I have $n$ bins. All items in a bin are identical, and items from different bins are different. The $i^\textrm{th}$ bin contains $n_i$ items. How many distinct ways can I choose $k$ items from the bins (ignoring order).

For example, suppose I have a bin of three As, a bin of 2 Bs and a bin of 2 Cs. I can choose 4 items in the following ways: AAAB, AAAC, AABB, AABC, AACC, ABBC, ABCC, BBCC. In general, If I want to pick 4 items, I can

  1. Pick 4 items from one bin.
  2. Pick 3 items from one bin and 1 item from another.
  3. Pick 2 items each from 2 different bins.
  4. Pick 2 items from one bin, and 1 item each from 2 different bins.
  5. Pick 1 item each from 4 different bins.

Clearly the partitions of $k$ is important. I've reasoned out a formula, but I'm hoping there is a simpler expression. I've already simplified it with a bit of notation:

  • $p(k)$ is, as usual, the set of all partitions of $k$.
  • $s_i$ is a part of the partition, in decreasing order.
  • $m_i$ is the multiplicity of $s_i$ in the partition.
  • $b_n$ is the number of bins containing at least $n$ items.

For example, in the $4+4+3+3+3+3+1+1$ partition of 22, $s_1 = 4$, $s_2 = 3$, $s_3 = 1$, $m_1 = 2$, $m_2 = 4$ and $m_3 = 2$.

Given bins, a number of items to choose $k$, and a partition of $k = \sum_{i} m_i s_i$, the above example generalizes as:

  1. Choose $m_1$ bins containing at least $s_1$ items: $\binom{b_{s_1}}{m_1}$
  2. Choose $m_2$ bins containing at least $s_2$ items. Since $s_2 < s_1$, the already chosen bins are included in this. I cannot choose from a bin twice, as that is accounted for with a different partition: $\binom{b_{s_2} - m_1}{m_2}$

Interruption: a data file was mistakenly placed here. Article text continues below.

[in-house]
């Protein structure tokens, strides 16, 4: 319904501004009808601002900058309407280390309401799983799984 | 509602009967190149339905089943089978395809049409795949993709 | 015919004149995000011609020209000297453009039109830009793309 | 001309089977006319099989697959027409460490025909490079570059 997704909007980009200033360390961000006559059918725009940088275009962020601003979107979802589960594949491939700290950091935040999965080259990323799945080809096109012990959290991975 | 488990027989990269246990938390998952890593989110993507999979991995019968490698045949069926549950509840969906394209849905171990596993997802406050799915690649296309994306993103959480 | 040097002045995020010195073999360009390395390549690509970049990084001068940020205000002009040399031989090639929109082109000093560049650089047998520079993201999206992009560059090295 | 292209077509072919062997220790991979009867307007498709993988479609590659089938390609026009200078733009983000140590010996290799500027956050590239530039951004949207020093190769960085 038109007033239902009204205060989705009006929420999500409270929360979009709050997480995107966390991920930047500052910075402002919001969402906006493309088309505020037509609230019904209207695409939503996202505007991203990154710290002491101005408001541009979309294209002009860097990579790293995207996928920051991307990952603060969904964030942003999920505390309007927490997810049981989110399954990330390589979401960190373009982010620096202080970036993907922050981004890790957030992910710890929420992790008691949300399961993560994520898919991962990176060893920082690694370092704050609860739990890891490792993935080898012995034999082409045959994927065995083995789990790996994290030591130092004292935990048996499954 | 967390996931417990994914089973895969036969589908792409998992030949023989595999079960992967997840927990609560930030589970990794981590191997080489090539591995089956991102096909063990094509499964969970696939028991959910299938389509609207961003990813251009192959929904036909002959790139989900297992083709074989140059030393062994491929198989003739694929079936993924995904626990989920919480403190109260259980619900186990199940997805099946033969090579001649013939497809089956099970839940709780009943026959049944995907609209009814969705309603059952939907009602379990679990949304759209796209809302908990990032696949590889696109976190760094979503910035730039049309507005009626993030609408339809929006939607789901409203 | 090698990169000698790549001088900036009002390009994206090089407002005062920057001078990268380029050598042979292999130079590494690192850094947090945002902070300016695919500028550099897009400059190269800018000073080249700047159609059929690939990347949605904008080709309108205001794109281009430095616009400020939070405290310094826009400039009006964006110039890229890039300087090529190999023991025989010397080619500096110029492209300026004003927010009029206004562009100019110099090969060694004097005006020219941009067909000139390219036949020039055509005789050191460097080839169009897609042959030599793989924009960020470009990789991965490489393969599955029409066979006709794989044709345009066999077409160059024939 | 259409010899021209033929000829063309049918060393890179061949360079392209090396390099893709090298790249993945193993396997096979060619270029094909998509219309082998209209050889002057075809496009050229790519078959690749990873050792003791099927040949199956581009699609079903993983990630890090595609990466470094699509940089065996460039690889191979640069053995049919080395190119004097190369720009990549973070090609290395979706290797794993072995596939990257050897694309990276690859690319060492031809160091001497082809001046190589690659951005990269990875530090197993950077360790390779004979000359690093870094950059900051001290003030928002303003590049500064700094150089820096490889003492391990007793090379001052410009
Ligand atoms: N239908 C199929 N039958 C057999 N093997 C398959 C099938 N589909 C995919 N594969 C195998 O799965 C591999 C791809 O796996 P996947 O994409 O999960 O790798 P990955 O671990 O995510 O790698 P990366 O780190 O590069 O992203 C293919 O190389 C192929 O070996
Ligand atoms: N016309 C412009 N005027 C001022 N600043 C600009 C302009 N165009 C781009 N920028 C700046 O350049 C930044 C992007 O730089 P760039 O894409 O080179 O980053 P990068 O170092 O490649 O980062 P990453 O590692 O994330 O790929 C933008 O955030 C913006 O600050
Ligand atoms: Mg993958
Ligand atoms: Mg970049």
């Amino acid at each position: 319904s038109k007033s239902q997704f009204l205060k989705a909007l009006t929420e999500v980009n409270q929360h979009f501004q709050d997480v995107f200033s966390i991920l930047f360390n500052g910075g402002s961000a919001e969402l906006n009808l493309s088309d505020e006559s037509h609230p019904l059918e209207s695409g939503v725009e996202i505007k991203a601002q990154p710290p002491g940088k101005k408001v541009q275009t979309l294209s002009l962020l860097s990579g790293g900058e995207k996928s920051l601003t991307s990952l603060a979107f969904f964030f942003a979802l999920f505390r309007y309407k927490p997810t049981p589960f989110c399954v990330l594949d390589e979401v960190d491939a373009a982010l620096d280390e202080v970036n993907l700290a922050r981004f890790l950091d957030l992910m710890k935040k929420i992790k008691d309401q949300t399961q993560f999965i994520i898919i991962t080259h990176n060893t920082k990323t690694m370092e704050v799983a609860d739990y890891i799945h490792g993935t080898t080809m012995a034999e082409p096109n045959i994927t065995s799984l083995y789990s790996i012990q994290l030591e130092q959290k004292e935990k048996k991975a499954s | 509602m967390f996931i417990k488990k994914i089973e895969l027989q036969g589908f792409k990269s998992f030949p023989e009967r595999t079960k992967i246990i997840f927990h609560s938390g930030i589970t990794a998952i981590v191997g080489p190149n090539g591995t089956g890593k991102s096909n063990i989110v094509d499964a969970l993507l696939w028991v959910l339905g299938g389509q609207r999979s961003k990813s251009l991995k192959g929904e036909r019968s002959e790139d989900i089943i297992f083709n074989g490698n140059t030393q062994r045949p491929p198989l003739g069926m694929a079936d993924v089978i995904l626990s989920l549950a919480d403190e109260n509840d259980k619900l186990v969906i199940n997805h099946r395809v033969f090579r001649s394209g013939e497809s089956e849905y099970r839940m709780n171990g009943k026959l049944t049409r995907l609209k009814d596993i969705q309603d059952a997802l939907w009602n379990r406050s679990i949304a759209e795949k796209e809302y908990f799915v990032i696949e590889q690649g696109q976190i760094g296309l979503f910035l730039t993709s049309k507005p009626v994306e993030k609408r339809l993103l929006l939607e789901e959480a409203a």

3. Choose $m_3$ bins containing at least $s_3$ items, excluding the $m_1 + m_2$ bins I've already chosen: $\binom{b_{s_3} - (m_1 + m_2)}{m_3}$.
  4. Etc.

Continuing, there are $\prod_i \binom{b_{s_i} - \sum_{j=1}^{i-1} m_j}{m_i}$ ways to choose with a particular partition. In total, there are

\begin{equation} \sum_{p\in p(k)} \prod_{i} \binom{b_{s_i} - \sum_{j=1}^{i-1} m_j}{m_i} \end{equation}

ways to choose $k$ items from the bins.

I believe my reasoning is sound, and I've tested the formula for several small cases. My questions are then:

  1. Is the formula correct?
  2. Is there a simpler expression?

The simplest expression for the result is to take the coefficient of $X^k$ in $$ \prod_{i=1}^n(1+X+\cdots+X^{n_i}) =\prod_{i=1}^n\frac{1-X^{n_i+1}}{1-X}. $$ While there are methods to find these coefficients relatively easily for concrete values of $(n_1,\ldots,n_n)$, and in any case the product of polynomials can be evaluated easily (certainly with help of a computer), I don't think there is any general closed formula for the mentioned coefficient in terms of those numbers $n_1,\ldots,n_n$ and $k$.


Your Answer

By clicking “Post Your Answer”, you agree to our terms of service, privacy policy and cookie policy

Not the answer you're looking for? Browse other questions tagged or ask your own question.